Historically, titanium was a tricky molecule to isolate. The metal was first discovered in 1791 by William Gregor in Great Britain. He found it by analyzing some black sand from a stream. Some years later it was rediscovered by Prussian chemist Martin Heinrich Klaproth. Before even knowing the metal’s impressive qualities, he named it after the Titans of Greek mythology. Was it a premonition that led Martin to choose that name? Fate, perhaps? We will never know. But whatever led him to pick it, it was a fitting choice.
Titanium is “friendly” - it loves to bond with other elements. The result is there is very little pure titanium found in nature. Therefore, it must be extracted in a laboratory setting. There are several different processes used for creating pure titanium from its ore state. All of them are very costly and time-consuming, hence the disparity between the metal’s great abundance on earth (7th most abundant metal!) and higher price point (lame!). The first pure metallic titanium was made in 1910 by heating it to a very high temperature under great pressure with sodium. It wasn’t until 1932 that titanium was able to leave the lab and enter the commercial setting with the development of the Kroll Process which is still used for most titanium today. The search is still on for more cost-effective and timely ways of isolating the natural titanium found on earth.
But to turn our gaze heavenward, one cool thing about titanium is that it’s a metal for the new space age. Several of the rocks retrieved from the moon during the Apollo 17 mission were found to contain as high as 12.1% titanium (as opposed to .63% on earth). We’ve also found it in meteorites. Fittingly, titanium alloys return to space as the frames and engine pieces of astronautical devices due to its incredible strength without the weight or corrosion of other metals.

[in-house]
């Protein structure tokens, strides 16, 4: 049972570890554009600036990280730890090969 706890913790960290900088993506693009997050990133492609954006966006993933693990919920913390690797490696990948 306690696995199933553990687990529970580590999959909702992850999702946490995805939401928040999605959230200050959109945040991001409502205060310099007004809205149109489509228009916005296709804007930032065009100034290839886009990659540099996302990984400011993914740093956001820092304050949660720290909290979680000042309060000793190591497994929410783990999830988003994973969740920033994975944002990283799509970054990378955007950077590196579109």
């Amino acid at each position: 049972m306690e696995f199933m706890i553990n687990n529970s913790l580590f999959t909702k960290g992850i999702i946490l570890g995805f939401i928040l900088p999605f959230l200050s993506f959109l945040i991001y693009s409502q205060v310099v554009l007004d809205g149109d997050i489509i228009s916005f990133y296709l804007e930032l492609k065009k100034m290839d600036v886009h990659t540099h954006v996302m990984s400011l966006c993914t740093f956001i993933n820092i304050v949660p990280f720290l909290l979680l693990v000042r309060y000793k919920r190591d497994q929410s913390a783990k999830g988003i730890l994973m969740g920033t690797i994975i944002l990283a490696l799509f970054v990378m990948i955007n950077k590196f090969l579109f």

Titanium Goes to Work Everywhere
Titanium found its first usage in the military during the 1950s. It was a Cold War staple for jet and submarine frames. The U.S. government even found it prudent to maintain a large stockpile of the material until the 2000s. It didn’t work well because the rough ore form of titanium (called sponge) is very porous and breaks down quickly.
Racing automotive and motorcycle manufacturers choose titanium for frames and engine pieces because of its strength-to-weight characteristics. Even ferriers prefer it for their horses’ shoes. From its birth in a supernova to the frames of race cars and spacecraft, titanium has proved itself durable, reliable, and strong enough to be an integral piece of your wardrobe.
Titanium has also done some amazing things in the medical field. It is one of our finest biocompatible metals, making it a first choice for implants and joint replacements. Dental implants of titanium can remain intact for decades. Titanium also doesn’t cause any skin allergies, which can be a lifesaver for some and quite useful in a buckle (for those with nickel allergies in particular).
Unfortunately, the titanium supply chain in the U.S. is suffering. We believe that although we may no longer need a national stockpile of titanium sponge, supporting U.S. production is important for continued growth in manufacturing independence. The pandemic has done nothing but bolster our belief in the importance of local, sustainable manufacturing supply chains. We want to do our part and you can too! Check out our beautiful collection of new titanium buckles. Everyday you can support modern and future American manufacturing by wearing a piece of the galaxy!